Oral cancer or mouth cancer, a subtype of head and neck cancer, is any cancerous tissue growth located in the oral cavity. It may arise as a primary lesion originating in any of the oral tissues or by metastasis from a distant site of origin, or by extension from a neighboring anatomic structure, such as the nasal cavity. There are several types of oral cancers, but around 90% are squamous cell carcinomas, originating in the tissues that line the mouth and lips. Oral or mouth cancer most commonly involves the tongue. It may also occur on the floor of the mouth, cheek lining, gingiva (gums), lips, or palate (roof of the mouth). Cancer is the result of uncontrolled cell growth. Every cancer is unique and has its own properties of growth and genetic changes. Oral cancer ranks 11th in frequency and 13th in cancer specific mortality. 5 year survival for localized malignancy is 76%. 5 year survival for metastatic malignancy is 19%.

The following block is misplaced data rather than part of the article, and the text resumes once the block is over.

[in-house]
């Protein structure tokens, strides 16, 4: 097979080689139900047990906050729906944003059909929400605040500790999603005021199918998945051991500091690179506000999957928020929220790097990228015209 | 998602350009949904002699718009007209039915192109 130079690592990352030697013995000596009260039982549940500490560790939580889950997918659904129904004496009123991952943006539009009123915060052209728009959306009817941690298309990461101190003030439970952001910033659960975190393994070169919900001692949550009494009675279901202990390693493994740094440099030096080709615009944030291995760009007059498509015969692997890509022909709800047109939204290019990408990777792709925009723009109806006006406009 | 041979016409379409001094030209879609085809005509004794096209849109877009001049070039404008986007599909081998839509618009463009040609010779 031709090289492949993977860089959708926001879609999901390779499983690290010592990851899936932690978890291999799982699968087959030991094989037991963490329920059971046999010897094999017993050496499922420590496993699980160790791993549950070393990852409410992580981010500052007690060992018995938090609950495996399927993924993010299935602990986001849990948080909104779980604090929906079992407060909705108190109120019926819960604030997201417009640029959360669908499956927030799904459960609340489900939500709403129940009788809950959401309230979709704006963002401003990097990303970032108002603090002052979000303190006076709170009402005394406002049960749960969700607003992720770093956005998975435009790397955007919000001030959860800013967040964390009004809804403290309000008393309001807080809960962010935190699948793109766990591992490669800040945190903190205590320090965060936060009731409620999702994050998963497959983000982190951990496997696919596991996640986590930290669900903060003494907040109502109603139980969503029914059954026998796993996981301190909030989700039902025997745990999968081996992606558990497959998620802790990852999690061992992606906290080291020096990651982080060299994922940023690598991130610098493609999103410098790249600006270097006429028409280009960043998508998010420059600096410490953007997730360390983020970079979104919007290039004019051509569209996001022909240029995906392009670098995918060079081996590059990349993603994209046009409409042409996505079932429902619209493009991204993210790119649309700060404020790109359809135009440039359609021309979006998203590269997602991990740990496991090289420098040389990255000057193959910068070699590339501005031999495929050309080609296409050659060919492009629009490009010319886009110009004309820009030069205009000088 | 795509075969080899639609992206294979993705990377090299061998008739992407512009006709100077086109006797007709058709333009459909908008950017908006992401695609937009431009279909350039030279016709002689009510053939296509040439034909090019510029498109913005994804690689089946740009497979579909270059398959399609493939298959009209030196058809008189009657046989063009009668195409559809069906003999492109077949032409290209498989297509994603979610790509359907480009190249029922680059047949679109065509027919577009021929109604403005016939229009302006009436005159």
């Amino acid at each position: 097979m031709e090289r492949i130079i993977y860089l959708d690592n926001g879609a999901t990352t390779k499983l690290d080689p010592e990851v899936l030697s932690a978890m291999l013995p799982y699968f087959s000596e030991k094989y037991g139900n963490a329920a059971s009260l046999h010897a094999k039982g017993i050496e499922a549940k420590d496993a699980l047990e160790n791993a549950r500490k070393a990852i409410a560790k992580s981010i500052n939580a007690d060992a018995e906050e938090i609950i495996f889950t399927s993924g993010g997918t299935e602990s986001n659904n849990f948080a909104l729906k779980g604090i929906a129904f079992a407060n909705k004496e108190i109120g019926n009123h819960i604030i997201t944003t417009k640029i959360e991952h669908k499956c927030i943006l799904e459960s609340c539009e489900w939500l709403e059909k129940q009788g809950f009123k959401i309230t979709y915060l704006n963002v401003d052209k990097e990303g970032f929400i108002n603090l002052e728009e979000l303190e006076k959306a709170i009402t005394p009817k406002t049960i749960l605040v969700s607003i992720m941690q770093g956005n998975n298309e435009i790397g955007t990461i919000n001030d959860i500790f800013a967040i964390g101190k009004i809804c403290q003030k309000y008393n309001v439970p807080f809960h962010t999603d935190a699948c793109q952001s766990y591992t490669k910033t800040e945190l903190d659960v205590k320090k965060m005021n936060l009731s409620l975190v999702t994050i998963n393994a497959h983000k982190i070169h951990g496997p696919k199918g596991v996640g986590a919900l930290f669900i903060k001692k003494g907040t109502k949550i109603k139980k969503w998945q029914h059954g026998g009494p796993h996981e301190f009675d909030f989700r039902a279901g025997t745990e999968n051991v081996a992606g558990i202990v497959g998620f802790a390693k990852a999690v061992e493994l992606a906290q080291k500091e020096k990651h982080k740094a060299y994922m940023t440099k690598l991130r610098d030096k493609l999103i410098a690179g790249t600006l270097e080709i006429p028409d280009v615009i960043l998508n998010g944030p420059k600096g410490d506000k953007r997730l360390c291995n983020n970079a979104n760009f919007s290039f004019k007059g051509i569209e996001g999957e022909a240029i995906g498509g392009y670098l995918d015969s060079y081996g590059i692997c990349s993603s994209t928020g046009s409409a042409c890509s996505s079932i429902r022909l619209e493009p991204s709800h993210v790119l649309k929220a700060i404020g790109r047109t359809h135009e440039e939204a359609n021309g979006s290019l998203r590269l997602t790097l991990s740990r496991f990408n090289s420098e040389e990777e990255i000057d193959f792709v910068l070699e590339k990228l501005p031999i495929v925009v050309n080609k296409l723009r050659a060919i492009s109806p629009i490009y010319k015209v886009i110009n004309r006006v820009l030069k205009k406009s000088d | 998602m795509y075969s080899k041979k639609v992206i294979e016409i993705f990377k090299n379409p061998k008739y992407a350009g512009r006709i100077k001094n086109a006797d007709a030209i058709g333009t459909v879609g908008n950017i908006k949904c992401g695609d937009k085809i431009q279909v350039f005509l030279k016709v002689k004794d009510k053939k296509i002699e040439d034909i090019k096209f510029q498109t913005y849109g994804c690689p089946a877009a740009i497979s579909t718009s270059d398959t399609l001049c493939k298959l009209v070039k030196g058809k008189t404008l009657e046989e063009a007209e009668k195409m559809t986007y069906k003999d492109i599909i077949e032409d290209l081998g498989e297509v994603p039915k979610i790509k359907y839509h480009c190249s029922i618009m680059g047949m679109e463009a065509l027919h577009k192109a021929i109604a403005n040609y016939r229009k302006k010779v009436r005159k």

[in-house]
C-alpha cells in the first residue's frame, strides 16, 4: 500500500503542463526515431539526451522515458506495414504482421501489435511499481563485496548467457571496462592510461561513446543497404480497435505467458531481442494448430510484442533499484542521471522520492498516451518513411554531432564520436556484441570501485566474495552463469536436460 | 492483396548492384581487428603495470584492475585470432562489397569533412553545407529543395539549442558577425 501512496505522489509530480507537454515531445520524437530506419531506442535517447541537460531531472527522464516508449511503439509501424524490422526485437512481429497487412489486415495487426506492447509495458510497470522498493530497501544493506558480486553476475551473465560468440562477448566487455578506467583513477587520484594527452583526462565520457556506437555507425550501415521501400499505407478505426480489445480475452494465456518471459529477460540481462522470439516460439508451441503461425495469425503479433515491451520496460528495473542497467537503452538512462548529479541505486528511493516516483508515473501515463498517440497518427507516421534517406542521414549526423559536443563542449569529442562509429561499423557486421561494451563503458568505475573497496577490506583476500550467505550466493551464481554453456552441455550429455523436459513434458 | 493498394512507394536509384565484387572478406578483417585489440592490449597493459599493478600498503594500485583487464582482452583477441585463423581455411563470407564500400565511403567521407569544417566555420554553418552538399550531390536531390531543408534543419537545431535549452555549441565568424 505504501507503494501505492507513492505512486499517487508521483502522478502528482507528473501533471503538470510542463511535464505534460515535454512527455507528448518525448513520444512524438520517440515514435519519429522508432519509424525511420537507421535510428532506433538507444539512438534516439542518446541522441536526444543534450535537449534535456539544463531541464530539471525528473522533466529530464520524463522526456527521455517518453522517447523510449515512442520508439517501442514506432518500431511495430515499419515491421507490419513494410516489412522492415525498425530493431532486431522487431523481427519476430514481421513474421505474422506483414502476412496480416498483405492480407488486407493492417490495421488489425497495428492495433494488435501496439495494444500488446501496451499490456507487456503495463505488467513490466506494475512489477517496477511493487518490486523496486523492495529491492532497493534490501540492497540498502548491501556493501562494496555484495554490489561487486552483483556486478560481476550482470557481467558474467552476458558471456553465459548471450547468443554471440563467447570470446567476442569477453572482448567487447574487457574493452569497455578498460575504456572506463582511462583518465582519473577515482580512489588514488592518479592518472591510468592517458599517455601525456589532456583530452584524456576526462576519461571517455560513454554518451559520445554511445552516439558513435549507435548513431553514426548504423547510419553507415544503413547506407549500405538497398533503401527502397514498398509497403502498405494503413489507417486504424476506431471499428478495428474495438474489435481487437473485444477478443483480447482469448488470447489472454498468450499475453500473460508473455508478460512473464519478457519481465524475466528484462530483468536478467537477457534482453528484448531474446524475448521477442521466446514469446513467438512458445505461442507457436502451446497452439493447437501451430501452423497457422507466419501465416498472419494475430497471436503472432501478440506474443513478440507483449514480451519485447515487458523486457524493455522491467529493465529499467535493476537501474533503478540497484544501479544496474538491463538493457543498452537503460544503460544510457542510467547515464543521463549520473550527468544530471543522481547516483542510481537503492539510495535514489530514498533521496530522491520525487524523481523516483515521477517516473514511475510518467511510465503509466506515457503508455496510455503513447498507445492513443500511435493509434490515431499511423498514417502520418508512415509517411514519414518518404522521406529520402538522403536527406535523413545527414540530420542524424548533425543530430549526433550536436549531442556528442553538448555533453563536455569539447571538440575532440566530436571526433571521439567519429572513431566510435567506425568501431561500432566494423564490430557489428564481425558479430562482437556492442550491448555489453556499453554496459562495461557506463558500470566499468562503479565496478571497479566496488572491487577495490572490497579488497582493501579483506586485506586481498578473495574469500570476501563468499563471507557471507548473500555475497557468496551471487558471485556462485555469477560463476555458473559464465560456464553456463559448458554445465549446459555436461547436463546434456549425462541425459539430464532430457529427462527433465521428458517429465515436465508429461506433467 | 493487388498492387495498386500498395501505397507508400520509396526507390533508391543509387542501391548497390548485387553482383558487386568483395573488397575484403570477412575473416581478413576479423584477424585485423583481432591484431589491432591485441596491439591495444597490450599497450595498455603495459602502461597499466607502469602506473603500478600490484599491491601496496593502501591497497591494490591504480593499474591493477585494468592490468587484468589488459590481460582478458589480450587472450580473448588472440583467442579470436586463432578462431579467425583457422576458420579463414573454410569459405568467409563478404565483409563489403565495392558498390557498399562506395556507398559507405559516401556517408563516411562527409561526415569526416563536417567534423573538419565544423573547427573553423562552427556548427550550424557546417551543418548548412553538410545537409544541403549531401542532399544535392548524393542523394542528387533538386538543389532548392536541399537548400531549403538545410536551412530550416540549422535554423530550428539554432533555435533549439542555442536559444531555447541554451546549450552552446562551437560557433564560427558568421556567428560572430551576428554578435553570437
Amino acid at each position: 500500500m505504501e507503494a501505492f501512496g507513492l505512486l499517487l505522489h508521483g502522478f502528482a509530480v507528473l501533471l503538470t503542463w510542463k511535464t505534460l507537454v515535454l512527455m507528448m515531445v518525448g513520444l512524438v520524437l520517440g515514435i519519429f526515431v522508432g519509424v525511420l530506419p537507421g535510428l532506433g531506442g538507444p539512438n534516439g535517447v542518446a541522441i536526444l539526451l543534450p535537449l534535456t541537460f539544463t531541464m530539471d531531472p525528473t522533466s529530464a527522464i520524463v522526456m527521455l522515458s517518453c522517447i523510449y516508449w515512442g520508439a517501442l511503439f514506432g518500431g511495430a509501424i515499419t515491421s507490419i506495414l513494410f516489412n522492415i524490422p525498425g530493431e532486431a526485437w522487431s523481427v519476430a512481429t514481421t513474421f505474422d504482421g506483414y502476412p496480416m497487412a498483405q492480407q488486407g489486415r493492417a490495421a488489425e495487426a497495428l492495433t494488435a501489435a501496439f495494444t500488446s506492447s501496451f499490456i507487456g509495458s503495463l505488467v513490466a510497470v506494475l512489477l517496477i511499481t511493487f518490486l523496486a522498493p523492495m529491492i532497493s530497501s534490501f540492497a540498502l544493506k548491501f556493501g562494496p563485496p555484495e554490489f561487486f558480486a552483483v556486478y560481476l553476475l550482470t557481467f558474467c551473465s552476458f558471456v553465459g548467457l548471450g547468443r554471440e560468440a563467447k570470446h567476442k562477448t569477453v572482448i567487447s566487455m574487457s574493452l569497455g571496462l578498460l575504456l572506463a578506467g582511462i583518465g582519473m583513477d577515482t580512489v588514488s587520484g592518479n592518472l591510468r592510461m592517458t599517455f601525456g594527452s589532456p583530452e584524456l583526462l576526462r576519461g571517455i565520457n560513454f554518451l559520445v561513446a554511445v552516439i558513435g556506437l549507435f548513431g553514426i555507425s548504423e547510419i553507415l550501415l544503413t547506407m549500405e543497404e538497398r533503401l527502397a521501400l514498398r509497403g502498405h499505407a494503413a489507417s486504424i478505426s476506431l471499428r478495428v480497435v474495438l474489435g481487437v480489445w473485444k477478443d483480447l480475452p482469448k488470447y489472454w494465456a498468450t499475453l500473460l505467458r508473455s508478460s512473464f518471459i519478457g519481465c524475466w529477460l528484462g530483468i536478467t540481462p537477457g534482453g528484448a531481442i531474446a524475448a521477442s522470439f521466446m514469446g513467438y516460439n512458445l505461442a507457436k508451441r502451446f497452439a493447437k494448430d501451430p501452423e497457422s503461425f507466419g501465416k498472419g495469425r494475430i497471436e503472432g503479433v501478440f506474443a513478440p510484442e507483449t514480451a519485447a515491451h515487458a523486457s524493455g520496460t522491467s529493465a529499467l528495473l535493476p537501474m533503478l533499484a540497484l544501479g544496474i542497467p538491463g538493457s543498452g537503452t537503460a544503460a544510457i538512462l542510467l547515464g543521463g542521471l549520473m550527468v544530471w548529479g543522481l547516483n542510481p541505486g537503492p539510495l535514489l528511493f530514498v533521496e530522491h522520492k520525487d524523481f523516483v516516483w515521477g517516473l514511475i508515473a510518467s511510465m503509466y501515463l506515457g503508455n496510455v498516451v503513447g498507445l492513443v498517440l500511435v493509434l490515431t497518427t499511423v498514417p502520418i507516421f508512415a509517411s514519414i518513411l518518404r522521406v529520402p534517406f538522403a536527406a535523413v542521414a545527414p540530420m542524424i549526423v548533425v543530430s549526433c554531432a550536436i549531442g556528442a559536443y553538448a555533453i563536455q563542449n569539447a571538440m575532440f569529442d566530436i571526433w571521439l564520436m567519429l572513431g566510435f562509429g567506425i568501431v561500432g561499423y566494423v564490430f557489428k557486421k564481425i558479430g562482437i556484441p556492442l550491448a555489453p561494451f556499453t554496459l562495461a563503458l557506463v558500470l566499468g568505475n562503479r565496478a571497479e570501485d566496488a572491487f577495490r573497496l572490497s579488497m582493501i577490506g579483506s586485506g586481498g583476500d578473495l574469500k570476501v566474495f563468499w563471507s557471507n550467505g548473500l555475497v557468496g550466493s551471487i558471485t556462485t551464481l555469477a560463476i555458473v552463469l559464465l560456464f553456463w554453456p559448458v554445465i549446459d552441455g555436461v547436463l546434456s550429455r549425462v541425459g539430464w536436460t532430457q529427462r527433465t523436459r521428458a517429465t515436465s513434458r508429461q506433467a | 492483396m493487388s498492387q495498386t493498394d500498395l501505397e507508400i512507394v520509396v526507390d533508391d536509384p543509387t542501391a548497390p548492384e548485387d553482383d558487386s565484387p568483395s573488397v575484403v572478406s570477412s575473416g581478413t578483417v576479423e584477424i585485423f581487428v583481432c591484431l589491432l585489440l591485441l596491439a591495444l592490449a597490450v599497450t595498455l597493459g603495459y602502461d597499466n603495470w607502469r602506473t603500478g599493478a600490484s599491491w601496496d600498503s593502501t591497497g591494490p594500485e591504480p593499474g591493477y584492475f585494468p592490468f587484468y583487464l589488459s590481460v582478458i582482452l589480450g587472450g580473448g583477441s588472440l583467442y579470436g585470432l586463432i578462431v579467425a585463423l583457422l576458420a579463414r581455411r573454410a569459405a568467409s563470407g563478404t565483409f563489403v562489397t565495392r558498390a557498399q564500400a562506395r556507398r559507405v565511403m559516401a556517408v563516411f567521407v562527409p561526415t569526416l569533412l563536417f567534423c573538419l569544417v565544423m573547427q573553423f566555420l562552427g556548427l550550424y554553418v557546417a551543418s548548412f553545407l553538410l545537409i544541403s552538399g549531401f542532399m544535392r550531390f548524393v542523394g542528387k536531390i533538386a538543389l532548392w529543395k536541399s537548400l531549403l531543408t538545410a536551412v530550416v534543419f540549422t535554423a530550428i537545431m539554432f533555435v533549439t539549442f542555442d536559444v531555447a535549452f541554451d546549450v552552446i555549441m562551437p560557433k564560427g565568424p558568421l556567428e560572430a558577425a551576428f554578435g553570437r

Who is at risk?

  • Young and middle aged adults with habits
  • Potentially Malignant Disorders
  • Immunosuppression
  • HPV infections
  • Previously diagnosed cases